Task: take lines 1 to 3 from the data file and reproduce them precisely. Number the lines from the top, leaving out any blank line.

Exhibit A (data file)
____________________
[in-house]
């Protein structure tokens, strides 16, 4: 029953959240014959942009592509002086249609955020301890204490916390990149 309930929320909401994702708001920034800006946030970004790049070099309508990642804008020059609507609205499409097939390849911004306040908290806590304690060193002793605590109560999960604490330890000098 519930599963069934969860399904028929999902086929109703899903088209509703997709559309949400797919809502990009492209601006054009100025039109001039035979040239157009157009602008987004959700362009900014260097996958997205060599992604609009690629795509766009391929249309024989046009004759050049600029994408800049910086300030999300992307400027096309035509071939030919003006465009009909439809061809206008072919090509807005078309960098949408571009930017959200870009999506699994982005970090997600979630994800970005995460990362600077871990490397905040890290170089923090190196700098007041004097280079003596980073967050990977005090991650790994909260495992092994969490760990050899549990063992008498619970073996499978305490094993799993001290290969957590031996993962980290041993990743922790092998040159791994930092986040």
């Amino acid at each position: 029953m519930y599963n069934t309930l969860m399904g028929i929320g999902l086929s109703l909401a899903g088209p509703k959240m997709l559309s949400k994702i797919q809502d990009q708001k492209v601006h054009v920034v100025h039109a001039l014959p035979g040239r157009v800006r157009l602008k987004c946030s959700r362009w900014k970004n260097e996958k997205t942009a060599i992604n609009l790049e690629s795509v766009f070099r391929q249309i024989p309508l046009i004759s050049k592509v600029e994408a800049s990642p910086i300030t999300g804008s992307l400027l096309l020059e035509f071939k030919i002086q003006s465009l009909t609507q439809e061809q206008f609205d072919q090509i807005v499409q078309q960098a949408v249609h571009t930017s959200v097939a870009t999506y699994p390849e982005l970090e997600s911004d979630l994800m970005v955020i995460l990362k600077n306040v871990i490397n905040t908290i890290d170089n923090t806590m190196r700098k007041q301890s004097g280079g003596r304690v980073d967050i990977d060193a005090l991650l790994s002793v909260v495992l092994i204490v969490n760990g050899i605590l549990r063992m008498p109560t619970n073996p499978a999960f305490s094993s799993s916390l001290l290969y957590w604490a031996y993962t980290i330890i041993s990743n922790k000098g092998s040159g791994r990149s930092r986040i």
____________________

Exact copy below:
[in-house]
């Protein structure tokens, strides 16, 4: 029953959240014959942009592509002086249609955020301890204490916390990149 309930929320909401994702708001920034800006946030970004790049070099309508990642804008020059609507609205499409097939390849911004306040908290806590304690060193002793605590109560999960604490330890000098 519930599963069934969860399904028929999902086929109703899903088209509703997709559309949400797919809502990009492209601006054009100025039109001039035979040239157009157009602008987004959700362009900014260097996958997205060599992604609009690629795509766009391929249309024989046009004759050049600029994408800049910086300030999300992307400027096309035509071939030919003006465009009909439809061809206008072919090509807005078309960098949408571009930017959200870009999506699994982005970090997600979630994800970005995460990362600077871990490397905040890290170089923090190196700098007041004097280079003596980073967050990977005090991650790994909260495992092994969490760990050899549990063992008498619970073996499978305490094993799993001290290969957590031996993962980290041993990743922790092998040159791994930092986040």
């Amino acid at each position: 029953m519930y599963n069934t309930l969860m399904g028929i929320g999902l086929s109703l909401a899903g088209p509703k959240m997709l559309s949400k994702i797919q809502d990009q708001k492209v601006h054009v920034v100025h039109a001039l014959p035979g040239r157009v800006r157009l602008k987004c946030s959700r362009w900014k970004n260097e996958k997205t942009a060599i992604n609009l790049e690629s795509v766009f070099r391929q249309i024989p309508l046009i004759s050049k592509v600029e994408a800049s990642p910086i300030t999300g804008s992307l400027l096309l020059e035509f071939k030919i002086q003006s465009l009909t609507q439809e061809q206008f609205d072919q090509i807005v499409q078309q960098a949408v249609h571009t930017s959200v097939a870009t999506y699994p390849e982005l970090e997600s911004d979630l994800m970005v955020i995460l990362k600077n306040v871990i490397n905040t908290i890290d170089n923090t806590m190196r700098k007041q301890s004097g280079g003596r304690v980073d967050i990977d060193a005090l991650l790994s002793v909260v495992l092994i204490v969490n760990g050899i605590l549990r063992m008498p109560t619970n073996p499978a999960f305490s094993s799993s916390l001290l290969y957590w604490a031996y993962t980290i330890i041993s990743n922790k000098g092998s040159g791994r990149s930092r986040i």